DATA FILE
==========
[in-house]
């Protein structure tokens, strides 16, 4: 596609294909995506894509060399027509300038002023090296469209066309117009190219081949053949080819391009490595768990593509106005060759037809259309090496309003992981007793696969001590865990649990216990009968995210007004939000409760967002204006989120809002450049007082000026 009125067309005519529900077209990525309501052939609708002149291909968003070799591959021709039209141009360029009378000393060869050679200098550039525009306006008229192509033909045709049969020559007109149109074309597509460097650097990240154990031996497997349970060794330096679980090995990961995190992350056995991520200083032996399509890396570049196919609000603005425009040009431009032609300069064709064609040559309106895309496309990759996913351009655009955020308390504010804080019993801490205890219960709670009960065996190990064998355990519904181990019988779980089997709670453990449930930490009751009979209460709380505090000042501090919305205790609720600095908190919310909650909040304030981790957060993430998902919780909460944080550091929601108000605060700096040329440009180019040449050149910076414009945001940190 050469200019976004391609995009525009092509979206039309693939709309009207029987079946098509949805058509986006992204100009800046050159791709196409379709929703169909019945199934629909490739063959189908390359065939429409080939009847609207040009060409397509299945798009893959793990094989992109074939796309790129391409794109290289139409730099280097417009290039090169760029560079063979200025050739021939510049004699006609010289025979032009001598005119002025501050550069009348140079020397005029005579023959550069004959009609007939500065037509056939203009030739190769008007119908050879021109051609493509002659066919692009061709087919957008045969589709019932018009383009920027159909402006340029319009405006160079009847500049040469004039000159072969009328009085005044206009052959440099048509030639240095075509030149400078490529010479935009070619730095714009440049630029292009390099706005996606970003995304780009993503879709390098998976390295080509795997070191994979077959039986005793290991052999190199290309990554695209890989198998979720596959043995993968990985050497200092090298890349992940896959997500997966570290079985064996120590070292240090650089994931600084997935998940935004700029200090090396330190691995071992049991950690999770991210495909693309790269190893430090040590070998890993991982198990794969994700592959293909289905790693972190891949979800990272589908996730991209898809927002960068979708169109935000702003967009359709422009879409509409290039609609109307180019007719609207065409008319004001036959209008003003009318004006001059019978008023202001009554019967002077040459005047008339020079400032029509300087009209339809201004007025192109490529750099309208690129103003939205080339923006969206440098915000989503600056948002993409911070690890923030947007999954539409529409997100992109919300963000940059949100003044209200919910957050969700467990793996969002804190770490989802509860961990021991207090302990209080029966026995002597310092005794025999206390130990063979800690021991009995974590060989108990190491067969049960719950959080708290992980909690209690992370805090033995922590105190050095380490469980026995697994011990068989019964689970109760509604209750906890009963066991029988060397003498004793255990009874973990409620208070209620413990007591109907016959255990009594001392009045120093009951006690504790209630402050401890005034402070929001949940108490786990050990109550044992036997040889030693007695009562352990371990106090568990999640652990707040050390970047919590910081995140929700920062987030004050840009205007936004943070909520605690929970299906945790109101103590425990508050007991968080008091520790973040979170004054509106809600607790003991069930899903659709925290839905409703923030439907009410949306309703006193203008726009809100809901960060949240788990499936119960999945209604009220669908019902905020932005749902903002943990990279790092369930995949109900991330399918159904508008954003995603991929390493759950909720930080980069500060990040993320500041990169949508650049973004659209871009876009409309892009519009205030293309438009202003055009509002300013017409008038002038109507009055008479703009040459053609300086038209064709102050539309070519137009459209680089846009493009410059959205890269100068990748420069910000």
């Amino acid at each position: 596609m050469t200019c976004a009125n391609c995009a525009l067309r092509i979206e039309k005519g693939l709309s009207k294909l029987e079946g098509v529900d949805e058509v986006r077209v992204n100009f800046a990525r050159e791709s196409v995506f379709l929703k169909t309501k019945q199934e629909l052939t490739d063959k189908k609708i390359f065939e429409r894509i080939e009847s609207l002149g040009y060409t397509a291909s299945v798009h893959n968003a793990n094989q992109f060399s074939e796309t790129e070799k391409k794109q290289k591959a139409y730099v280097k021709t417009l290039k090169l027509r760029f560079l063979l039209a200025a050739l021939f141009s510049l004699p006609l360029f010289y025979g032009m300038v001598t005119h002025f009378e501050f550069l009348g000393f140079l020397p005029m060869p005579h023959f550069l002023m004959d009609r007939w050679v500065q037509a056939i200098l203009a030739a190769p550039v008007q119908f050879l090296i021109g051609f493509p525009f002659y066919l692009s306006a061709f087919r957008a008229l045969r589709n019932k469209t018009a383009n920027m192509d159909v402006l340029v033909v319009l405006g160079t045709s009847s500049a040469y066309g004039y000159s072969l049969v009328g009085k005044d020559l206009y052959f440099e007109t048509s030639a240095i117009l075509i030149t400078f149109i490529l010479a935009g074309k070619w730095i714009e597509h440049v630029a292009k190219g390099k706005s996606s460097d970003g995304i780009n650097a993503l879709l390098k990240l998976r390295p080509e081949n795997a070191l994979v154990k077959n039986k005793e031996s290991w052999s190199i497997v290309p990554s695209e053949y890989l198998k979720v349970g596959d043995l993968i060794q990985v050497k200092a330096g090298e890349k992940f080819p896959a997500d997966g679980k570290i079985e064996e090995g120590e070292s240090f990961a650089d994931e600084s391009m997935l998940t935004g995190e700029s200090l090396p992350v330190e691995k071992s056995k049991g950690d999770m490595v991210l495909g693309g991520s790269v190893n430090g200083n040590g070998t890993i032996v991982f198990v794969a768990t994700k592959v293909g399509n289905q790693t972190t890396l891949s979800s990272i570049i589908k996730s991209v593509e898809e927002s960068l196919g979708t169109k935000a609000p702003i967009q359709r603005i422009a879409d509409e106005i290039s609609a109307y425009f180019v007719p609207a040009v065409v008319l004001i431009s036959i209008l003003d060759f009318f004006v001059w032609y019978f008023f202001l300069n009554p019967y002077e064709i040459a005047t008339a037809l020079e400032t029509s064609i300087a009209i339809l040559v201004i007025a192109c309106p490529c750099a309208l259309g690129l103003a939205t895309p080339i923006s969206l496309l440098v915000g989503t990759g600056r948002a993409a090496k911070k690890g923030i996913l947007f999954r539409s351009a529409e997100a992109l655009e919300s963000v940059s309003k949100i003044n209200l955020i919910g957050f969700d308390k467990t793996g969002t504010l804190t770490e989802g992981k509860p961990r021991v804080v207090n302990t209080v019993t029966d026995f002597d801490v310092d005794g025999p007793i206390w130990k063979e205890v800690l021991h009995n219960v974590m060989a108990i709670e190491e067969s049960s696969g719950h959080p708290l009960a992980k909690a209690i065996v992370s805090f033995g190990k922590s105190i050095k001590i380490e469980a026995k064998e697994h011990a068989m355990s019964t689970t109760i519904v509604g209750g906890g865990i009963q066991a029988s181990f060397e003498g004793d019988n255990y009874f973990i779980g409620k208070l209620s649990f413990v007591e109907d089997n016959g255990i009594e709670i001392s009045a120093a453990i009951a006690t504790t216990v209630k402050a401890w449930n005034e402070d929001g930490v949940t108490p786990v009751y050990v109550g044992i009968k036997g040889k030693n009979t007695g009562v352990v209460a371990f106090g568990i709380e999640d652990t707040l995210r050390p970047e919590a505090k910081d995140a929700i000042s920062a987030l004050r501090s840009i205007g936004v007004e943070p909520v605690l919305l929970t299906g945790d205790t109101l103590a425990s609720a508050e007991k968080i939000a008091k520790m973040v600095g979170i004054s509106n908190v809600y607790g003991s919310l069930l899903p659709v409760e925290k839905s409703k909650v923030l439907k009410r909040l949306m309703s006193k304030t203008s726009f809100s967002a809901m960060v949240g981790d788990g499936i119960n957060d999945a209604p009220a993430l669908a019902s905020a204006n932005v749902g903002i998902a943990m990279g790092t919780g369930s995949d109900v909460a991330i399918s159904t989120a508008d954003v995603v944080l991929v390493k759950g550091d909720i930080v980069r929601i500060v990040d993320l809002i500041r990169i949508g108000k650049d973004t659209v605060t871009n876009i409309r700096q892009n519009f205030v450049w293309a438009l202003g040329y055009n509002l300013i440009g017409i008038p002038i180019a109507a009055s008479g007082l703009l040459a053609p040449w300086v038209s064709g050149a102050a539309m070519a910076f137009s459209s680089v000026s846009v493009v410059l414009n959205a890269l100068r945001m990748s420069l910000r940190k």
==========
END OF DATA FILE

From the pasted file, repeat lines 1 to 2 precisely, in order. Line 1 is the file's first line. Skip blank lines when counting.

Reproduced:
[in-house]
């Protein structure tokens, strides 16, 4: 596609294909995506894509060399027509300038002023090296469209066309117009190219081949053949080819391009490595768990593509106005060759037809259309090496309003992981007793696969001590865990649990216990009968995210007004939000409760967002204006989120809002450049007082000026 009125067309005519529900077209990525309501052939609708002149291909968003070799591959021709039209141009360029009378000393060869050679200098550039525009306006008229192509033909045709049969020559007109149109074309597509460097650097990240154990031996497997349970060794330096679980090995990961995190992350056995991520200083032996399509890396570049196919609000603005425009040009431009032609300069064709064609040559309106895309496309990759996913351009655009955020308390504010804080019993801490205890219960709670009960065996190990064998355990519904181990019988779980089997709670453990449930930490009751009979209460709380505090000042501090919305205790609720600095908190919310909650909040304030981790957060993430998902919780909460944080550091929601108000605060700096040329440009180019040449050149910076414009945001940190 050469200019976004391609995009525009092509979206039309693939709309009207029987079946098509949805058509986006992204100009800046050159791709196409379709929703169909019945199934629909490739063959189908390359065939429409080939009847609207040009060409397509299945798009893959793990094989992109074939796309790129391409794109290289139409730099280097417009290039090169760029560079063979200025050739021939510049004699006609010289025979032009001598005119002025501050550069009348140079020397005029005579023959550069004959009609007939500065037509056939203009030739190769008007119908050879021109051609493509002659066919692009061709087919957008045969589709019932018009383009920027159909402006340029319009405006160079009847500049040469004039000159072969009328009085005044206009052959440099048509030639240095075509030149400078490529010479935009070619730095714009440049630029292009390099706005996606970003995304780009993503879709390098998976390295080509795997070191994979077959039986005793290991052999190199290309990554695209890989198998979720596959043995993968990985050497200092090298890349992940896959997500997966570290079985064996120590070292240090650089994931600084997935998940935004700029200090090396330190691995071992049991950690999770991210495909693309790269190893430090040590070998890993991982198990794969994700592959293909289905790693972190891949979800990272589908996730991209898809927002960068979708169109935000702003967009359709422009879409509409290039609609109307180019007719609207065409008319004001036959209008003003009318004006001059019978008023202001009554019967002077040459005047008339020079400032029509300087009209339809201004007025192109490529750099309208690129103003939205080339923006969206440098915000989503600056948002993409911070690890923030947007999954539409529409997100992109919300963000940059949100003044209200919910957050969700467990793996969002804190770490989802509860961990021991207090302990209080029966026995002597310092005794025999206390130990063979800690021991009995974590060989108990190491067969049960719950959080708290992980909690209690992370805090033995922590105190050095380490469980026995697994011990068989019964689970109760509604209750906890009963066991029988060397003498004793255990009874973990409620208070209620413990007591109907016959255990009594001392009045120093009951006690504790209630402050401890005034402070929001949940108490786990050990109550044992036997040889030693007695009562352990371990106090568990999640652990707040050390970047919590910081995140929700920062987030004050840009205007936004943070909520605690929970299906945790109101103590425990508050007991968080008091520790973040979170004054509106809600607790003991069930899903659709925290839905409703923030439907009410949306309703006193203008726009809100809901960060949240788990499936119960999945209604009220669908019902905020932005749902903002943990990279790092369930995949109900991330399918159904508008954003995603991929390493759950909720930080980069500060990040993320500041990169949508650049973004659209871009876009409309892009519009205030293309438009202003055009509002300013017409008038002038109507009055008479703009040459053609300086038209064709102050539309070519137009459209680089846009493009410059959205890269100068990748420069910000």